No-one, model or otherwise should have to starve themselves thinner. If there was proper means of altering weight/metabolism, this wouldn't be an issue, but there isn't, ergo if the fashion industry insist on thinness, they should accept they cannot have any more thinness than is comfortable and natural for any particular girl [some of them are] or woman.
Over and above that, I have zero time for banning thin or any other size people from appearing in the media. The only way we can have nice things is if the care of a person's body lies mainly within themselves and proper viable, genuinely effective methods of management and care.
You cannot act like the patriarchy that says women are assaulted because the very sight of them provokes other people to act in certain untoward ways. I get that some people have or have had anorexia and they can find the sight of thin bodies triggering, but reversal of such feelings shouldn't be much more than as feeling them.
And anyway, as people like the AMA guy are busily promoting proto- anorexia, we need more representation of anorexics talking in forensic detail if necessary-about how to attain this great achievement of modern times so those of us who are falling down can have access to this "help". You can't have it bothwise 'obesity' cultists!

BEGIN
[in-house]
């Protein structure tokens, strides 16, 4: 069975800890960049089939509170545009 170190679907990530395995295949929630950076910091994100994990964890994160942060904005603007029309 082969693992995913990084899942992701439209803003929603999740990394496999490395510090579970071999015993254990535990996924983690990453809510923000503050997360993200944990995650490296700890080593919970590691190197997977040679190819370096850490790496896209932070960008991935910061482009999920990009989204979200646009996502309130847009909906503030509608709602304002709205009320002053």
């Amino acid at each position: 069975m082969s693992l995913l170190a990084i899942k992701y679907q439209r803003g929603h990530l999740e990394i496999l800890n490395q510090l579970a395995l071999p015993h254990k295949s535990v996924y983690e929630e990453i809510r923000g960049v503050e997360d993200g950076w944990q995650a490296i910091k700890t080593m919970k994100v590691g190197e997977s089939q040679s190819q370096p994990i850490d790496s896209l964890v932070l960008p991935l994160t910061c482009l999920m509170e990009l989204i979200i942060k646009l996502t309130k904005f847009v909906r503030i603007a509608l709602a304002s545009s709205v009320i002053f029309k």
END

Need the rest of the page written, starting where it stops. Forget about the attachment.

The problem is not representation of thin or other bodies, it's that our regulation of various aspects of metabolic function is being left in the hands of fanatics who think everything is controlled through manipulating diet. They too wish to impose their medievalist fauxmorality on everybody else.
This columnist drones on about how much she is suffering due to not be able to indulge her self denuding sub-pieties now people aren't buying them as concern,
I’m guilty of turning a blind eye when a friends says, “I’m so fat”. I just stand there denying that they are but maybe a bit of truth can lead some people on the right track of weight loss. Too many people are risking their lives with weight-related problems. But if you believe everyone deserves the best possible chance at a long and healthy life surely it’s not OK.Oh yes, not being able to issue forth your ignorant no-account platitudes really is standing in the way of any fat person's life, you are that special. If your essence could be bottled, you'd be a medicinal panacea. There is no blind anything, there is nothing we don't already know of and it hasn't worked for the last 40 years.
"Risk" lies in allowing this to continue,
Parading and glorifying size 20-somethings on any runway promotes an underlying and irresponsible message that doing nothing about your weight is OK.What the 'obesity' crusade promotes is drug addiction and mutilation, plus more derangement of metabolic function. That is why people are extricating themselves from it.
The more people call the last 40 years of effort "doing nothing," the more they draw attention to just how keen they are to keep people where they are now.
The real impulse is making people feel like they are not in charge of themselves and that they should bow down to the whims of whomever is wielding the 'obesity' stick. That would be the height of "irresponsible" if you claim to believe people will die 8 years before others if they do not do what "help" has failed to do.
If you've read thus far, think of how far removed you've come from being cowed by these sentiments. There's further to go, but recognise you will have to keep pushing with positive action or else you will be dealt whatever people like this want.
No-one in their right mind wants that.